New Tape Of Trump Pressuring Officials To Commit Election Fraud Revealed


Another recording of former President Donald Trump in contact with a top official in Georgia politics and pressuring that political figure to essentially commit election fraud has been revealed, although it doesn’t appear the recording itself is available publicly.

The call was between the then-president and David Ralston, who has since died but at that point in late 2020 was the Speaker of the state House. Trump was pressuring Ralston for a special session of the state legislature at which lawmakers could’ve taken action to basically send Biden’s win off the metaphorical tracks. Whether in Trump’s comments about what he wanted Pence to do or the infamously drafted letter meant for Georgia officials from Jeffrey Clark at the Justice Department or even the messaging campaigns in which Ginni Thomas participated, pressure for state legislators to take action — sometimes contravening or at least without the involvement of other officials — was a consistent theme of pushes from Trump and allies of his after the 2020 election.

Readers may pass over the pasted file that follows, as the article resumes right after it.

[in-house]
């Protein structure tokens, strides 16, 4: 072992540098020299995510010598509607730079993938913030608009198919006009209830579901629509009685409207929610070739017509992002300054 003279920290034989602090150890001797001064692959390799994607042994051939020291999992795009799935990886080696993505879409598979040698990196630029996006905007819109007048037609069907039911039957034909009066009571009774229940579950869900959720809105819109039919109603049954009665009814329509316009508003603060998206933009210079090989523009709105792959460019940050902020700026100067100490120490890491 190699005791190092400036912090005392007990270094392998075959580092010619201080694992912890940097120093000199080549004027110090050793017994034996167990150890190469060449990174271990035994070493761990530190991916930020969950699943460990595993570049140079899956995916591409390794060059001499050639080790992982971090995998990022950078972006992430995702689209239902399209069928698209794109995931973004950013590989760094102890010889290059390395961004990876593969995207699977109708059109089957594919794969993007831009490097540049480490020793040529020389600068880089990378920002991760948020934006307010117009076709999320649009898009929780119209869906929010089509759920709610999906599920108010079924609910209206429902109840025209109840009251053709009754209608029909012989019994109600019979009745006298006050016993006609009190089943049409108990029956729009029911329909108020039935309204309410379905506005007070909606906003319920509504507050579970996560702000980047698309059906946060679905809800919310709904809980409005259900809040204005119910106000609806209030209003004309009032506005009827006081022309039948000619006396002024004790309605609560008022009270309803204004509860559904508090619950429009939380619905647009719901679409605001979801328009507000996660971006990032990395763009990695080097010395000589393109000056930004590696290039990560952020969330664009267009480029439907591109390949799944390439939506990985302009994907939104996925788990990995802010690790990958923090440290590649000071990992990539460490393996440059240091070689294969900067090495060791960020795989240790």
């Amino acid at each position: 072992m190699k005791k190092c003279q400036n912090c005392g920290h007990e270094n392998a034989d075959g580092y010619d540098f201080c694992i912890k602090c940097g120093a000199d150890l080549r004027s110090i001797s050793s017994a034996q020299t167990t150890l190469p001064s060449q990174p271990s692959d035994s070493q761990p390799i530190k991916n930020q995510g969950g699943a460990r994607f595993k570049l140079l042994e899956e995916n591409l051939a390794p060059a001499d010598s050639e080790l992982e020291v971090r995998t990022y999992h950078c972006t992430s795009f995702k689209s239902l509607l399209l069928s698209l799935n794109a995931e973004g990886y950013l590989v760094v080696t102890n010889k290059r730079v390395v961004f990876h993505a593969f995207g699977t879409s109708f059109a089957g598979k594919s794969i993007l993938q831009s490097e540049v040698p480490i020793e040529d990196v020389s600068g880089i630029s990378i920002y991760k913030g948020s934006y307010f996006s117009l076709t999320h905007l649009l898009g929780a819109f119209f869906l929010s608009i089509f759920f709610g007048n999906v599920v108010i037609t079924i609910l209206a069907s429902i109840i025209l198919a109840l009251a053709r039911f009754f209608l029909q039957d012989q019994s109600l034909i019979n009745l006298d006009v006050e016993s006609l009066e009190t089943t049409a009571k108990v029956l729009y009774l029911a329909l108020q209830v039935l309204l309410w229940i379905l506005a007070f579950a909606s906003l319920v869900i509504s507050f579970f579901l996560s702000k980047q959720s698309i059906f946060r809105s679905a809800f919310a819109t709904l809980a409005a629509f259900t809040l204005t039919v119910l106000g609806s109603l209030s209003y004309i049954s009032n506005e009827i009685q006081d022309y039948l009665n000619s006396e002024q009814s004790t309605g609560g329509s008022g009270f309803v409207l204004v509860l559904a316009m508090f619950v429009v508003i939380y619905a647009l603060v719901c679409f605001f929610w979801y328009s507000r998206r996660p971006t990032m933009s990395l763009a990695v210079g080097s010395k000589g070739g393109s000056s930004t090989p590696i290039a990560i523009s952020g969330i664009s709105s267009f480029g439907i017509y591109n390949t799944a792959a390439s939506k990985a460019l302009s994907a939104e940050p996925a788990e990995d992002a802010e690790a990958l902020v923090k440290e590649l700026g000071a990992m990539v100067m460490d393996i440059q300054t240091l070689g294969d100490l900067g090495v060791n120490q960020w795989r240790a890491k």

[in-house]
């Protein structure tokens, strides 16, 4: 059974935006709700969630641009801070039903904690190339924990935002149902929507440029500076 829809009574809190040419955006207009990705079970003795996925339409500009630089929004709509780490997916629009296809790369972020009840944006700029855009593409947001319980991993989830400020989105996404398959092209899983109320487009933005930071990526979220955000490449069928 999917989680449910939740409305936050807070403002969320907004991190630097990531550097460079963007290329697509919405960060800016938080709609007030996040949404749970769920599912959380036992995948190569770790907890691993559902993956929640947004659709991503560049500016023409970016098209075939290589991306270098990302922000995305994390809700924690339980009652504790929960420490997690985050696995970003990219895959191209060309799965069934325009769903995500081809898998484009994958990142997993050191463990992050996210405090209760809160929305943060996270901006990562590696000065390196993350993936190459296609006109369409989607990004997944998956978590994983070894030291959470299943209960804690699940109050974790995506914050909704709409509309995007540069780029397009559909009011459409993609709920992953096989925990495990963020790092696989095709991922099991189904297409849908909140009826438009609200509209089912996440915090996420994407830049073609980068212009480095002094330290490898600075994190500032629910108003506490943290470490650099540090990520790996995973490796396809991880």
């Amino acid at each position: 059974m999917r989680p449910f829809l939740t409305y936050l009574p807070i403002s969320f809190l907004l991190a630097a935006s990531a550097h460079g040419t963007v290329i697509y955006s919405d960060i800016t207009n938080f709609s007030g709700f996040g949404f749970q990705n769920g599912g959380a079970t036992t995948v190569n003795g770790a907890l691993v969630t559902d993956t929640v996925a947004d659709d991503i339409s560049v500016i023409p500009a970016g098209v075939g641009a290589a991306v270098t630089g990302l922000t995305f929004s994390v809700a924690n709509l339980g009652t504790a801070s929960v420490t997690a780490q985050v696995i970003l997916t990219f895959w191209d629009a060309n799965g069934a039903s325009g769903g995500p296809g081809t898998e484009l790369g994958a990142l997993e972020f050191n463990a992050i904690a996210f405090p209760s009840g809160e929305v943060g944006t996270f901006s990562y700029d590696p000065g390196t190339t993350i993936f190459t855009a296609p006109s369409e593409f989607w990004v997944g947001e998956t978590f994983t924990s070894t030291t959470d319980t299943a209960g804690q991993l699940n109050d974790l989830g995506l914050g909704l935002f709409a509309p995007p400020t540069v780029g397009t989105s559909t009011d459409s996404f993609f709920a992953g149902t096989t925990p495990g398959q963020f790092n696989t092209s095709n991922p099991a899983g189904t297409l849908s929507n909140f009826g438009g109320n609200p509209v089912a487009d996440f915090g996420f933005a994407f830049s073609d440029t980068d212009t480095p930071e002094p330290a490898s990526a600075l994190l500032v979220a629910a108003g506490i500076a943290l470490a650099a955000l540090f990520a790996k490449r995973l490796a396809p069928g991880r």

The recording of Trump speaking with Ralston was reportedly heard by members of the special grand jury that recently concluded its work on the criminal investigation in Georgia by Fulton County District Attorney Fani Willis into attempts to meddle with the presidential election results on Trump’s behalf after the 2020 race. One of the members of that jury interviewed for a new article in The Atlanta Journal-Constitution described that recording as showing Ralston as very forceful in his responses to the then-president. Ralston “basically cut the president off,” they explained. “He said, ‘I will do everything in my power that I think is appropriate.’.. He just basically took the wind out of the sails… ‘Well, thank you,’ you know, is all the president could say.”

The call, of course, mirrors a conversation Trump had with Secretary of State Brad Raffensperger in which Donald pushed the still serving Georgia official for action on the results. In Willis’s investigation, decisions on indictments following the recommendations prepared by the special grand jury — but mostly kept secret — remain forthcoming as Trump faces a tidal wave of legal problems.